You are here

Oil price tumble could accelerate Repsol deal search

[MADRID] Spanish oil firm Repsol is set to accelerate a US$10 billion acquisition drive to take advantage of lower US shale valuations in the face of falling oil prices and eventually fill a gap left by the 2012 seizure of its Argentine business.

The cash-rich group has been on the hunt for oil and gas assets for months as it tries to reduce its heavy exposure to conflict-ridden regions such as Libya and Venezuela and to protect itself from any takeover bid from bigger international competitors.

After failed attempts at deals with Talisman and Pacific Rubiales of Canada and Norway's Marathon Oil , it continues to pursue oil and gas targets in OECD countries that offer a 7 or 8 per cent investment return, sources familiar with the matter said.

The sources would not be drawn on which companies Repsol is potentially pursuing.

Repsol is trying to reduce a shopping list of potentially tens of small companies or assets to just a handful, with the finalists likely to be those targets that offer oil wells already in production as well as an entry point in the US shale industry.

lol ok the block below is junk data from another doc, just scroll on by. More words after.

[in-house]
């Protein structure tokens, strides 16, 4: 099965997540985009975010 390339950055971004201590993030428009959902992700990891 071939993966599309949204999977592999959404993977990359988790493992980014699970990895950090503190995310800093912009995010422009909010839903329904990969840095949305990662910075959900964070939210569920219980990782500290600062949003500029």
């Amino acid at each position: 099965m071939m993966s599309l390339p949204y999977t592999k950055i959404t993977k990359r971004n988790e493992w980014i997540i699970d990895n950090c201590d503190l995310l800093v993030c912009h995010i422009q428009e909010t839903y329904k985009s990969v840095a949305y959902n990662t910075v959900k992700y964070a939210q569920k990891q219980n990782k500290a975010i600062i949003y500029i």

Although Chairman Antonio Brufau recently said he would not make a purchase for the sake of it and the firm would take its time to analyse any opportunity, the clock is ticking.

While most banks have lower price forecasts next year for Brent and US crude, some analysts think the markets may rebound quicker than projected. "The strong correction in Brent prices should turn the tide in favour of Repsol but it may be a narrow window of opportunity," BPI analysts said in a note to clients.

Repsol has said it could spend between US$8 billion and US$10 billion on a purchase, or even more if it decides to sell its 30 per cent stake in Spanish gas and electricity firm Gas Natural , worth another US$8 billion at current market prices. "I think they'll end up selling Gas Natural, all or part of it, if they find a target that really interests them," Intermoney analyst Alvaro Navarro said.

Sources familiar with Repsol's plans said such a move should not be ruled out although the company would consider selling its Gas Natural stake only if it finds a big enough alternative investment that would yield more than Gas Natural's stable 4 per cent annual return.